The summer festival has drawn to a close and you and your friends have had a great time enjoying the live music and electric atmosphere. As the designated driver, you are responsible for ferrying your fellow festival-goers home…safely! But you’re feeling shattered, worn out from the festivities and not looking forward to the long drive ahead. What do you do?
You may feel you can risk it and get behind the wheel anyway. This is a bad idea, not only are you gambling with your life, but also the lives of your passengers and potentially other road users. Driving when tired reduces your reaction time, which is a key element of safe driving, and with your friends in the car with you, there is bound to be plenty of chatter which will only serve to distract you further.
Driver fatigue is no laughing matter; it is a serious problem which results in thousands of road accidents each year. Research shows that driver fatigue may be a contributory factor in up to 20 per cent of road accidents, and up to one quarter of fatal and serious accidents*. These types of crashes are about 50 per cent more likely to result in death or serious injury as they tend to be high speed impacts. A driver who has fallen asleep cannot brake or swerve to avoid or reduce the impact.
The first thing that may cross your mind to help you stay awake is to reach for an emergency cup of coffee. Drinking at least 150mg of caffeine and taking a nap of around 15 minutes are the only measures that help to reduce sleepiness. But even these are temporary measures; sleepiness will return if the driver does not stop driving within a fairly short period of time. By planning ahead, particularly when driving on motorways, you can work in a series of breaks to give you time to pull over in a safe place and have a rest. A minimum break is recommended of at least 15 minutes after every two hours of driving. Remember not to stop on the hard shoulder of a motorway. Alternatively, plan in advance an overnight stop, as this will then give you the welcome option of driving for a few hours, with a break, to a hotel, for example, before waking up fresh to complete the journey the following day.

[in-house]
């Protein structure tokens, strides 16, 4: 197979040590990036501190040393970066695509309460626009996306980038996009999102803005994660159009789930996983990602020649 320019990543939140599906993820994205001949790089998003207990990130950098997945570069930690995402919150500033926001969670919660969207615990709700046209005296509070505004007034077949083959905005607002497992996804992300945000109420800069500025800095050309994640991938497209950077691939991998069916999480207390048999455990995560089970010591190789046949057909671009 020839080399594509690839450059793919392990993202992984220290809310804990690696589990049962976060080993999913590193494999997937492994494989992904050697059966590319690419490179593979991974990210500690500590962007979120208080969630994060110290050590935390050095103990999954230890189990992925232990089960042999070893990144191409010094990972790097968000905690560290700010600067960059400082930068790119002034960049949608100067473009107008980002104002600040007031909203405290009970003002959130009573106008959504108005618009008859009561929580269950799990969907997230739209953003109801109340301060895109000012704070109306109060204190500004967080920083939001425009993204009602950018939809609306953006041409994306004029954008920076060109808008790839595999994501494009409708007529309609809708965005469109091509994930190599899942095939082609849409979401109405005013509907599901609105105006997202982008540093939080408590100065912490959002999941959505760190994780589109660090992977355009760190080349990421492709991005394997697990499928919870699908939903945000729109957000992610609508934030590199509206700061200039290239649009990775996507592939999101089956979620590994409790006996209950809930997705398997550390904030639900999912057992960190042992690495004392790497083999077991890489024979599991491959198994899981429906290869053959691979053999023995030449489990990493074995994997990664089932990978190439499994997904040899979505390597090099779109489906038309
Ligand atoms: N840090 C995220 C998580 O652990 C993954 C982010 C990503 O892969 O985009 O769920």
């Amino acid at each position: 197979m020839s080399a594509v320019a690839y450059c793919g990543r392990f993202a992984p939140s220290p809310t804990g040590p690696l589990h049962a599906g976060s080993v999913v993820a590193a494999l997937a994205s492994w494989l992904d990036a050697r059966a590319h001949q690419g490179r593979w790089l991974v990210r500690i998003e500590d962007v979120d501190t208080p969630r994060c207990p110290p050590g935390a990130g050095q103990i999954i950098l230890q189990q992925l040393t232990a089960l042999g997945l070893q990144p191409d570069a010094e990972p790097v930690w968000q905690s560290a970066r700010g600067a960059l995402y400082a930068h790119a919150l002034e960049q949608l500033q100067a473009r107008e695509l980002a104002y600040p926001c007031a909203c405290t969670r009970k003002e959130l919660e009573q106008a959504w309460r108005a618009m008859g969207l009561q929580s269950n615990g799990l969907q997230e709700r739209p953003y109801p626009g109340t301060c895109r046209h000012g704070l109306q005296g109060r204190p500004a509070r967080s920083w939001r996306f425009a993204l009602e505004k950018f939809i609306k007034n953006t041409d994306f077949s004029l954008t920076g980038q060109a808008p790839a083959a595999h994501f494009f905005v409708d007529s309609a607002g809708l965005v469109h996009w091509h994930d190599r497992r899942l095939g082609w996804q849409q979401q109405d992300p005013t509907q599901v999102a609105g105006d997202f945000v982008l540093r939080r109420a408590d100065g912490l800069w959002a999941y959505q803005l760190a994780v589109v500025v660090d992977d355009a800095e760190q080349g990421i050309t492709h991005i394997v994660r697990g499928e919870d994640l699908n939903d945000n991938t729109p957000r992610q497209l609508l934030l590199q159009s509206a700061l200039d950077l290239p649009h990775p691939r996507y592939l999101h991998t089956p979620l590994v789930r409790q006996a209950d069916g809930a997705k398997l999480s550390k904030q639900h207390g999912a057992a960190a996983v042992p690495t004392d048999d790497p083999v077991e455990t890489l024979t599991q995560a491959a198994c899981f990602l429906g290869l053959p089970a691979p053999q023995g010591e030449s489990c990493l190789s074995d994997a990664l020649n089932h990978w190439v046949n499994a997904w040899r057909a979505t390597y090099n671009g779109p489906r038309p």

You may decide that the chances of you falling asleep at the wheel are slim, but can you afford to take the risk? Driving whilst tired makes you less vigilant and alert. It also affects your concentration levels and the quality of your decision-making.
Crashes caused by tired drivers are most likely to happen:
- On long journeys on monotonous roads, such as motorways
- Between 2am and 6am
- Between 2pm and 4pm (especially after eating)
- After having less sleep than normal
- After drinking alcohol
- After taking medicines that cause drowsiness
- After long working hours or on journeys home after long shifts, especially night shifts.
Here are RoSPA’s top tips on how to avoid the risk of falling asleep at the wheel:
- Plan your journey. Write out a route that you can read easily and/or programme the SatNav to its destination prior to setting off
- Check your vehicle is in a safe condition before heading out on the road. Check the tyres, lights, windscreen wipers and all fluid levels
- Decide in advance where to stop for regular rest breaks
- Consider having an overnight break so that you don’t get too tired, but plan this in advance
- If possible, share the driving with a second driver
- Try not to drink the night before a long car journey. Alcohol stays in the body for several hours and will make you more sleepy
- If you are taking any medication, check whether it causes drowsiness. If it does, ask your doctor or pharmacist for an alternative that does not cause drowsiness.
Next time you are faced with the daunting task of driving home after a festival, take time out to make sure you are fully awake and prepared – try not to give into peer pressure if you are not feeling your best. One moment’s lapse in concentration while out on the roads could be your last, but by making changes to your driving behaviour the risk of an accident can be reduced.
For more information on road safety, visit www.rospa.com/roadsafety/.
For other festival-related safety advice, visit http://safetygonesane.wordpress.com/2012/06/22/be-carbon-monoxide-aware-when-letting-your-hair-down-at-summer-festivals/.
*Figures quoted by the Sleep Research Laboratory at Loughborough University (“Sleep Related Vehicle Accidents”, Jim Horne and Louise Reyner, 2000) and the Department for Transport’s Road Safety Research Report No. 52, October 2004 (“Sleep-Related Crashes on Sections of Different Road Types in the UK, 1995-2001).
Kevin Clinton, RoSPA’s head of road safety